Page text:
Miguel Discart from Bruxelles, Belgique [CC BY-SA (https://creativecommons.org/licenses/by-sa/2.0)] ( )
Miguel Discart from Bruxelles, Belgique [CC BY-SA (https://creativecommons.org/licenses/by-sa/2.0)]

It’s time to postpone Wrestlemania

March 28, 2020

When Drew McIntyre deposited Roman Reigns over the top rope to win the 2020 Royal Rumble, it was a crowning achievement for the once-embattled superstar. Previously anointed by WWE CEO Vince McMahon as a “future World Champion,” McIntyre’s long and arduous journey featured trials and tribulations capable of demoralizing lesser men. 

So when McIntyre inevitably secures his first World Championship under the WWE banner, the “Scottish Psychopath” deserves the grand stage synonymous with Wrestlemania. Instead, the culmination of McIntyre’s 13-year voyage will play out in front of an empty arena after WWE elected to relocate Wrestlemania from Raymond James Stadium in Tampa, Fla., to the WWE Performance Center amid growing concerns surrounding coronavirus COVID-19. 

While prioritizing the health and safety of talent was undoubtedly the right move, WWE’s biggest night of the year remains incompatible with the limitations of the Performance Center, despite the creative gymnastics taking place to salvage the show. 

The idea of Adam “Edge” Copeland returning from a career-ending injury to participate in a pre-taped match in front of zero fans is heartbreaking. Though gone for a decade Edge remained embedded in WWE culture, eventually succumbing to the roar of the WWE faithful. 

However, no crowd awaits the Edge’s anticipated return to the ring. 

The Rated-R Superstar deserves more than deafening silence atop a reduced production as both Edge and his fanbase earned the right to be united in triumph as Edge reclaims his position as a pillar of Wrestlemania season. 

WWE also invested a considerable amount of money and energy in securing part-time performers like Goldberg, Brock Lesnar, John Cena and the Undertaker for Wrestlemania 36. It makes sense that WWE would balk at the possibility of canceling such valuable cameos absent of a clear idea of when fan-attended events will resume, but those matches can still take place unencumbered by coronavirus-related limitations.

Bray Wyatt can discard Cena and regain the mystique he forfeited after his title loss to Goldberg. Reigns’ inevitable WWE Championship victory–which would have played out in front of an apathetic crowd anyway considering the four-time World Champion once main evented four consecutive Wrestlemanias–after Reigns, who is immunocompromised following his bout with leukemia, voluntarily withdrew.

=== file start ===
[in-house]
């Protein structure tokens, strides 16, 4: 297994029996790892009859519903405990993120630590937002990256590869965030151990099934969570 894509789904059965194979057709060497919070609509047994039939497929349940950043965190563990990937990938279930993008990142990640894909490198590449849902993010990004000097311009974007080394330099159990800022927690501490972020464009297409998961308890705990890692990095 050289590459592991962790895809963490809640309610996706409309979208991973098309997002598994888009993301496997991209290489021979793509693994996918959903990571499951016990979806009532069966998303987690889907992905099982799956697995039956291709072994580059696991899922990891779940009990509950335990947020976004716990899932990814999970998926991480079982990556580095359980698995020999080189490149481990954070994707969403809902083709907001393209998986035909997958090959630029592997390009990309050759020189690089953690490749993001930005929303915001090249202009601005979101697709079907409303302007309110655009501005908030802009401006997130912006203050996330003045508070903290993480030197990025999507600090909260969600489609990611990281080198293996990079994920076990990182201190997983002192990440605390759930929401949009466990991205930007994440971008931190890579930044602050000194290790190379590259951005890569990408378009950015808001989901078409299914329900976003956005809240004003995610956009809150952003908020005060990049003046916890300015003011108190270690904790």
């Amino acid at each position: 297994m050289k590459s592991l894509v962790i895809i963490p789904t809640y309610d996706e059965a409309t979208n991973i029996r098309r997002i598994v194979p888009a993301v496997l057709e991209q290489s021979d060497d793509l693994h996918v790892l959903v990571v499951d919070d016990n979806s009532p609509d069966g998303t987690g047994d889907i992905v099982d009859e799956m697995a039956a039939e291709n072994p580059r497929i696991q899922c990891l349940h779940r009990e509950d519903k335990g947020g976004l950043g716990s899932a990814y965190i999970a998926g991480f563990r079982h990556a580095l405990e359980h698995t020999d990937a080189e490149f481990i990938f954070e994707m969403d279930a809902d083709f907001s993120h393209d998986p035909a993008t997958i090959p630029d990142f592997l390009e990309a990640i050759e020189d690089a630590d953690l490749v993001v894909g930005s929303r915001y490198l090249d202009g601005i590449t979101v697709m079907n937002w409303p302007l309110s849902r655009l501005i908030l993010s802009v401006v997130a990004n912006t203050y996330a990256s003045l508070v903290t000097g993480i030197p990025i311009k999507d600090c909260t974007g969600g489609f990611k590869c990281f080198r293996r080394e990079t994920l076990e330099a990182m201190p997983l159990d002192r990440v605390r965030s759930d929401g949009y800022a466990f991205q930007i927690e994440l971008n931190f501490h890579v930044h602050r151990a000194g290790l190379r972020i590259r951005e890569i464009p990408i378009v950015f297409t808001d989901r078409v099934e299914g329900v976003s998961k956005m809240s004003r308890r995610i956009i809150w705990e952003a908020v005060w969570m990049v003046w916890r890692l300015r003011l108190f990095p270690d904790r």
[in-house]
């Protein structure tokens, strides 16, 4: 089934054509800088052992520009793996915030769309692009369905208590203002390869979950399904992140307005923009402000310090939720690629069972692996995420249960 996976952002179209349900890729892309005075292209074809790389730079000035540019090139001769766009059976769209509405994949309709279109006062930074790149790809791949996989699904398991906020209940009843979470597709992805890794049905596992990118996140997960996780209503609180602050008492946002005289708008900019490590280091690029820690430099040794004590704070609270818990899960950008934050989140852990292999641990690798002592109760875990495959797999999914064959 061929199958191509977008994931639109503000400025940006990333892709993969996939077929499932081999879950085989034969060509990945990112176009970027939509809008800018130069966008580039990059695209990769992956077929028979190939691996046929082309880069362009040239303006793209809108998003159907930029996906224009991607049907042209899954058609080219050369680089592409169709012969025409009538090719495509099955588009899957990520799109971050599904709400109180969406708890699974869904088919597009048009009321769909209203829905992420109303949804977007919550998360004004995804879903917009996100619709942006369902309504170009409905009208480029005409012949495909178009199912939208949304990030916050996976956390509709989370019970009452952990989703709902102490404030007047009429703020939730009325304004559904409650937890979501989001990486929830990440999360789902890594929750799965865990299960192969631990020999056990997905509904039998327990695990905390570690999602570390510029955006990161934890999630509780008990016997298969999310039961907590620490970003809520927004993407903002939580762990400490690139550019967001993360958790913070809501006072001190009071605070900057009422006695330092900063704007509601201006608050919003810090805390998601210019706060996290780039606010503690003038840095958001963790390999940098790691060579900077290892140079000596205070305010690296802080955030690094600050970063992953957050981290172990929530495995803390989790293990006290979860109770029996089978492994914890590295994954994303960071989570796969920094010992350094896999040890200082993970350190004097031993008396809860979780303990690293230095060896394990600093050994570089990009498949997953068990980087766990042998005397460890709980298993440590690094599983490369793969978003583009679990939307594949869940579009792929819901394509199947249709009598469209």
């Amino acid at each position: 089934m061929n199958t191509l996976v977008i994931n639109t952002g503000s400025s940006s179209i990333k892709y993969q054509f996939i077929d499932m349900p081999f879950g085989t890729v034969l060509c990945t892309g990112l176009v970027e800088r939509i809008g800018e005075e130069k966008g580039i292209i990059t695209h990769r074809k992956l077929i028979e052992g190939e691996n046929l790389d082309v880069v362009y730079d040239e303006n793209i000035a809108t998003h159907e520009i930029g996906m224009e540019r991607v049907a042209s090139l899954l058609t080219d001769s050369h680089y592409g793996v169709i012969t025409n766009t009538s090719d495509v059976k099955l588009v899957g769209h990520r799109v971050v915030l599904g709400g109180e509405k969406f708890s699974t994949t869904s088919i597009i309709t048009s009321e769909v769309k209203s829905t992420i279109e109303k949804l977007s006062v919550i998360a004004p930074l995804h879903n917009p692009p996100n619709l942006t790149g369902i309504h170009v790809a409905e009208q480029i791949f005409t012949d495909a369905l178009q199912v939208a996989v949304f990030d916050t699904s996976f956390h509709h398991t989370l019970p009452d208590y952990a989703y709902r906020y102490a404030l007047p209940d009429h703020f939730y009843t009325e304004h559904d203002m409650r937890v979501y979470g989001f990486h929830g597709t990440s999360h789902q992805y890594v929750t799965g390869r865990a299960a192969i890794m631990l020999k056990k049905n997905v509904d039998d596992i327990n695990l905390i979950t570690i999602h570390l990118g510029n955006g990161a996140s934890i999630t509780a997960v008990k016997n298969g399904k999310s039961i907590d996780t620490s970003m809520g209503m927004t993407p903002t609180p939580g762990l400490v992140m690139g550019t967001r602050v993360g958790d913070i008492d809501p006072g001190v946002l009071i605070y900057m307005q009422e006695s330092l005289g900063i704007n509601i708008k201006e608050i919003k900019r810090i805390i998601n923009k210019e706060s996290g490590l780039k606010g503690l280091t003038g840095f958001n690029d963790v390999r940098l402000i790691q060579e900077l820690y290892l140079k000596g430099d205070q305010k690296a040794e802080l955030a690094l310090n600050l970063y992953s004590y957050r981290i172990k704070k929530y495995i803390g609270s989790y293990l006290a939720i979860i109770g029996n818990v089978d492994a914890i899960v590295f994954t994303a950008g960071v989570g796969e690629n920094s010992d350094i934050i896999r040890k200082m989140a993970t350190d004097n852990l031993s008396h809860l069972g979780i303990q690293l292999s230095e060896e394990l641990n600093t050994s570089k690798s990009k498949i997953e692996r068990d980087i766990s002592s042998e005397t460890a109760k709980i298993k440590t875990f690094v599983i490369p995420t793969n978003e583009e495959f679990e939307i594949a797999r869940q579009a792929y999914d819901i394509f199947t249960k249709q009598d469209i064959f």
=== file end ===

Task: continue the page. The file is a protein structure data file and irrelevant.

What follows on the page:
Save for the NXT Women’s Championship contest between Charlotte Flair and upstart Rhea Ripley, most of the midcard is dispensable or impaired due to the coronavirus.  Dana Brooke and Rey Mysterio both withdrew from their scheduled matches in order to self-quaratine while reports indicate that illness disqualified the Miz from participating in the triple-threat ladder match.

In other words, most of the ongoing matches on the Wrestlemania card can take place unobstructed while the card’s most valuable moments can be redistributed throughout WWE’s pay-per-view calendar. 

WWE would be wise to announce their decision to rebrand Wrestlemania as a one-night only, WWE Network event under an alternate moniker. McIntyre could appear and respectfully demand that his title opportunity take place at Wrestlemania, as outlined by his contract, while articulating his desire to contest whoever holds the WWE Championship by the time Wrestlemania takes place. 

A blindside attack could temporarily write Edge off of WWE television until McMahon possesses a more concrete idea of when Wrestlemania can take place. 

Ripley and Flair can battle to a no-contest, setting the stage for a conclusive victor at a later date. No matter how one approaches Wrestlemania, it’s apparent that WWE possesses better options than hosting Wrestlemania at an empty Performance Center. But it’s up to WWE leadership to explore the inconvenient-yet-manageable routes that would salvage their greatest offering of the year. 

The idea of WWE hosting a caricature of its premier event is a disheartening reminder of the pandemic currently crippling society. Of course, WWE fans appreciate the superstars for braving the risks and continuing to entertain a fanbase starved of optimism, but Wrestlemania warrants a grand stage in front of a rabid audience.

Read more by Matthew Rago:

Revisiting Asuka vs. Charlotte at Wrestlemania 34 two years later

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